Reconstructed vehicles in Alaska are those that have been changed or altered from the original construction by adding, removing, or changing out vital parts. These parts, considered vital, include the chassis, body, and engine. However, if someone is only replacing the engine, it is not considered a reconstructed vehicle.
In Alaska, a home-built trailer refers to any trailer made by an individual, or several people, and not an actual manufacturer. These could be considered commercial or non-commercial based on their usage.
What Do People Need to Do to Register and Title Reconstructed or Homebuilt Vehicles?
They need to surrender the title from any vehicle from which the frame or chassis VIN (vehicle identification number) was attained. In addition, invoices and bills of sale for major parts that were used in the reconstruction also need to be surrendered to the Division of Motor Vehicles.
The vehicle will also need to go through an inspection conducted by an officer of the law, or from a DMV representative. During the inspection, they will verify the VIN and the identity of the vehicle. This assures them that the rebuilder did not use any stolen parts during the reconstruction of the vehicle. Since the owner will need to take the vehicle to their inspection location, they are allowed to get a one-way permit through the DMV that allows them to go to the inspection site.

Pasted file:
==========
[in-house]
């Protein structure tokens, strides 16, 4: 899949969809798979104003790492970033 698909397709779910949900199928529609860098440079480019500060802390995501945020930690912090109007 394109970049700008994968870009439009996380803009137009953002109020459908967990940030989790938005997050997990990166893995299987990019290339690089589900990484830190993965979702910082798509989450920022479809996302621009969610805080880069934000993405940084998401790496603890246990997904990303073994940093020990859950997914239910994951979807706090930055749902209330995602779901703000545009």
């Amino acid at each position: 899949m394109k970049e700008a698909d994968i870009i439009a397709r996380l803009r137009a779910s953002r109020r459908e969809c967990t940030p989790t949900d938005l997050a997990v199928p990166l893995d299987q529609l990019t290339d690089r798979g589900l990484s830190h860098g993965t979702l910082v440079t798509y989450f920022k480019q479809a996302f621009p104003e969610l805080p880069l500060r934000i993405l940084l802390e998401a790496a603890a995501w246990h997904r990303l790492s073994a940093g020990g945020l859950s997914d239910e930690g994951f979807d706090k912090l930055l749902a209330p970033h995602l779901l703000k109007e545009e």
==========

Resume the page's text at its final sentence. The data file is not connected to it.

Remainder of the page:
If there are any liens on the vehicle records with the DMV, the owner will need to get lien releases. In addition, they will need to complete Form 829, Reconstructed Vehicle Affidavit. If they are building a homemade trailer, they need to complete Form 819, Homebuilt Trailer Affidavit. It is important to note that the affidavit needs to be notarized and executed by the people who reconstructed or built the vehicle. In the case of home-built trailers, they will also need to have a weight slip.
These are the current basic laws and regulations for registering and titling reconstructed and home-built vehicles in Alaska. Find information on Rebuilt Title Laws for Other US States.